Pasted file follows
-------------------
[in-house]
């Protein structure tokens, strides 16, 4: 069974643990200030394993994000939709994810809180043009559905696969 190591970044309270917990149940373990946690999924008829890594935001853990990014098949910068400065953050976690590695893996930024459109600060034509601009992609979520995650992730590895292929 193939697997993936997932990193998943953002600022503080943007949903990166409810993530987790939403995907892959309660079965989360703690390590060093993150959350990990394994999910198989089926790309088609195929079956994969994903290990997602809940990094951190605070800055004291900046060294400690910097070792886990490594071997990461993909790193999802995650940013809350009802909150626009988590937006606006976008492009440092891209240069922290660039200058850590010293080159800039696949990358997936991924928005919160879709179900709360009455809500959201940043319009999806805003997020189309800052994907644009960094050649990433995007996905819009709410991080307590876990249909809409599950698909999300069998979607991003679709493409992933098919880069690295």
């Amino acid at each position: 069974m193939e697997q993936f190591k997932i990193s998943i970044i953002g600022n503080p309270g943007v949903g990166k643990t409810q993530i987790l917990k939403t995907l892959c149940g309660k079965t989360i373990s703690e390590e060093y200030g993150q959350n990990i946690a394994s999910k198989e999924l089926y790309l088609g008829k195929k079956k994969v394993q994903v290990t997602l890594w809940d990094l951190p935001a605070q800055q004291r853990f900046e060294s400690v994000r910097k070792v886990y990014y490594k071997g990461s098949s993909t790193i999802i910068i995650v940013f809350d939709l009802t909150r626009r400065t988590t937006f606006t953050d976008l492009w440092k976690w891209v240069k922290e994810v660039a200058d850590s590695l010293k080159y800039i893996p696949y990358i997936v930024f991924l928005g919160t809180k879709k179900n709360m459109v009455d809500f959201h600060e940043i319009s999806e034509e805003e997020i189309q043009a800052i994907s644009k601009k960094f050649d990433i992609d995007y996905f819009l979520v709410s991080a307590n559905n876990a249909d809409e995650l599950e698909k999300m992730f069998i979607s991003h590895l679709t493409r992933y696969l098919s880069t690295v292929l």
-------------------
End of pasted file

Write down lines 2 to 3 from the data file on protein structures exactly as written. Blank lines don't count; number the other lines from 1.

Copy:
């Protein structure tokens, strides 16, 4: 069974643990200030394993994000939709994810809180043009559905696969 190591970044309270917990149940373990946690999924008829890594935001853990990014098949910068400065953050976690590695893996930024459109600060034509601009992609979520995650992730590895292929 193939697997993936997932990193998943953002600022503080943007949903990166409810993530987790939403995907892959309660079965989360703690390590060093993150959350990990394994999910198989089926790309088609195929079956994969994903290990997602809940990094951190605070800055004291900046060294400690910097070792886990490594071997990461993909790193999802995650940013809350009802909150626009988590937006606006976008492009440092891209240069922290660039200058850590010293080159800039696949990358997936991924928005919160879709179900709360009455809500959201940043319009999806805003997020189309800052994907644009960094050649990433995007996905819009709410991080307590876990249909809409599950698909999300069998979607991003679709493409992933098919880069690295």
């Amino acid at each position: 069974m193939e697997q993936f190591k997932i990193s998943i970044i953002g600022n503080p309270g943007v949903g990166k643990t409810q993530i987790l917990k939403t995907l892959c149940g309660k079965t989360i373990s703690e390590e060093y200030g993150q959350n990990i946690a394994s999910k198989e999924l089926y790309l088609g008829k195929k079956k994969v394993q994903v290990t997602l890594w809940d990094l951190p935001a605070q800055q004291r853990f900046e060294s400690v994000r910097k070792v886990y990014y490594k071997g990461s098949s993909t790193i999802i910068i995650v940013f809350d939709l009802t909150r626009r400065t988590t937006f606006t953050d976008l492009w440092k976690w891209v240069k922290e994810v660039a200058d850590s590695l010293k080159y800039i893996p696949y990358i997936v930024f991924l928005g919160t809180k879709k179900n709360m459109v009455d809500f959201h600060e940043i319009s999806e034509e805003e997020i189309q043009a800052i994907s644009k601009k960094f050649d990433i992609d995007y996905f819009l979520v709410s991080a307590n559905n876990a249909d809409e995650l599950e698909k999300m992730f069998i979607s991003h590895l679709t493409r992933y696969l098919s880069t690295v292929l």